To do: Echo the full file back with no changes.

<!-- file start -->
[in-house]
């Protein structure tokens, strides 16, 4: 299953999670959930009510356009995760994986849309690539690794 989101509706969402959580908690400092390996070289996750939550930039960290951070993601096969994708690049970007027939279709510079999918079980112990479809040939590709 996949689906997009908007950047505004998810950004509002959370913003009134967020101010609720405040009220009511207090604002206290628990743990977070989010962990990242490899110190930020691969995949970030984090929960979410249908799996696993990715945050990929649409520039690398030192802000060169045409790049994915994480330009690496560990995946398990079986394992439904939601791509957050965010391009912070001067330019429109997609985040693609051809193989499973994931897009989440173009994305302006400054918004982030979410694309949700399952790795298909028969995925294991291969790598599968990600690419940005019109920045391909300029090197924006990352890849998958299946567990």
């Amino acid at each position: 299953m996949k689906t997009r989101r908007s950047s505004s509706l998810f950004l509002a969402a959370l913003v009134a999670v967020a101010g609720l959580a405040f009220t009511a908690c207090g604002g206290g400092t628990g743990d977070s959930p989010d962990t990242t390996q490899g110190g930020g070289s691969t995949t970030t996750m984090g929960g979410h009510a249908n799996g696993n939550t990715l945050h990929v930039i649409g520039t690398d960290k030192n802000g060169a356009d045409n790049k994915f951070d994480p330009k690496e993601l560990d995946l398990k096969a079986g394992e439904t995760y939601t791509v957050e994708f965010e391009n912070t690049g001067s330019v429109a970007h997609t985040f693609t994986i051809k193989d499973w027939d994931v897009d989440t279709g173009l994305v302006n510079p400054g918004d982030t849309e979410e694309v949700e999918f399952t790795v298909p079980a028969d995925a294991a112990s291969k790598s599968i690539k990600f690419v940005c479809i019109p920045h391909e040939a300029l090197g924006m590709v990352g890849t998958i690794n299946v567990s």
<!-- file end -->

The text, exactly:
[in-house]
């Protein structure tokens, strides 16, 4: 299953999670959930009510356009995760994986849309690539690794 989101509706969402959580908690400092390996070289996750939550930039960290951070993601096969994708690049970007027939279709510079999918079980112990479809040939590709 996949689906997009908007950047505004998810950004509002959370913003009134967020101010609720405040009220009511207090604002206290628990743990977070989010962990990242490899110190930020691969995949970030984090929960979410249908799996696993990715945050990929649409520039690398030192802000060169045409790049994915994480330009690496560990995946398990079986394992439904939601791509957050965010391009912070001067330019429109997609985040693609051809193989499973994931897009989440173009994305302006400054918004982030979410694309949700399952790795298909028969995925294991291969790598599968990600690419940005019109920045391909300029090197924006990352890849998958299946567990």
């Amino acid at each position: 299953m996949k689906t997009r989101r908007s950047s505004s509706l998810f950004l509002a969402a959370l913003v009134a999670v967020a101010g609720l959580a405040f009220t009511a908690c207090g604002g206290g400092t628990g743990d977070s959930p989010d962990t990242t390996q490899g110190g930020g070289s691969t995949t970030t996750m984090g929960g979410h009510a249908n799996g696993n939550t990715l945050h990929v930039i649409g520039t690398d960290k030192n802000g060169a356009d045409n790049k994915f951070d994480p330009k690496e993601l560990d995946l398990k096969a079986g394992e439904t995760y939601t791509v957050e994708f965010e391009n912070t690049g001067s330019v429109a970007h997609t985040f693609t994986i051809k193989d499973w027939d994931v897009d989440t279709g173009l994305v302006n510079p400054g918004d982030t849309e979410e694309v949700e999918f399952t790795v298909p079980a028969d995925a294991a112990s291969k790598s599968i690539k990600f690419v940005c479809i019109p920045h391909e040939a300029l090197g924006m590709v990352g890849t998958i690794n299946v567990s």